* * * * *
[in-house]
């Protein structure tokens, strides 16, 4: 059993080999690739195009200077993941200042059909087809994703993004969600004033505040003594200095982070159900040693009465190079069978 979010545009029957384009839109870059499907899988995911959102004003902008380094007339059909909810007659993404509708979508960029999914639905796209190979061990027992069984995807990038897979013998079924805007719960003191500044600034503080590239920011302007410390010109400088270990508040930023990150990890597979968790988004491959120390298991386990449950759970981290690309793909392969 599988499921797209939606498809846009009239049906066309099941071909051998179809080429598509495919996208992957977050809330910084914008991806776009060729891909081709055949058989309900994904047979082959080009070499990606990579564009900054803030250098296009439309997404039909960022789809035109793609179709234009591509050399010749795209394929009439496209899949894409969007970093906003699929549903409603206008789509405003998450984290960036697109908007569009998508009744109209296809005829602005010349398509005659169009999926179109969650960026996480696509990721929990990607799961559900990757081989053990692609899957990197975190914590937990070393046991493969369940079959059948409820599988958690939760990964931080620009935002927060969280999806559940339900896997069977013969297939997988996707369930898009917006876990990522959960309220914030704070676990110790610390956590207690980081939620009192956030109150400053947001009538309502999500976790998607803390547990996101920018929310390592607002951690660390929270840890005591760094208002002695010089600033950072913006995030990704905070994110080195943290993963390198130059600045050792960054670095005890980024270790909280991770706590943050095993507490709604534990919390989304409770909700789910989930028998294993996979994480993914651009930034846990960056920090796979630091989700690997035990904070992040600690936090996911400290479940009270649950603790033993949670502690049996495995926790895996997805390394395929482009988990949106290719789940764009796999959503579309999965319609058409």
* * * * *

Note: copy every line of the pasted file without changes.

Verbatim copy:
[in-house]
């Protein structure tokens, strides 16, 4: 059993080999690739195009200077993941200042059909087809994703993004969600004033505040003594200095982070159900040693009465190079069978 979010545009029957384009839109870059499907899988995911959102004003902008380094007339059909909810007659993404509708979508960029999914639905796209190979061990027992069984995807990038897979013998079924805007719960003191500044600034503080590239920011302007410390010109400088270990508040930023990150990890597979968790988004491959120390298991386990449950759970981290690309793909392969 599988499921797209939606498809846009009239049906066309099941071909051998179809080429598509495919996208992957977050809330910084914008991806776009060729891909081709055949058989309900994904047979082959080009070499990606990579564009900054803030250098296009439309997404039909960022789809035109793609179709234009591509050399010749795209394929009439496209899949894409969007970093906003699929549903409603206008789509405003998450984290960036697109908007569009998508009744109209296809005829602005010349398509005659169009999926179109969650960026996480696509990721929990990607799961559900990757081989053990692609899957990197975190914590937990070393046991493969369940079959059948409820599988958690939760990964931080620009935002927060969280999806559940339900896997069977013969297939997988996707369930898009917006876990990522959960309220914030704070676990110790610390956590207690980081939620009192956030109150400053947001009538309502999500976790998607803390547990996101920018929310390592607002951690660390929270840890005591760094208002002695010089600033950072913006995030990704905070994110080195943290993963390198130059600045050792960054670095005890980024270790909280991770706590943050095993507490709604534990919390989304409770909700789910989930028998294993996979994480993914651009930034846990960056920090796979630091989700690997035990904070992040600690936090996911400290479940009270649950603790033993949670502690049996495995926790895996997805390394395929482009988990949106290719789940764009796999959503579309999965319609058409």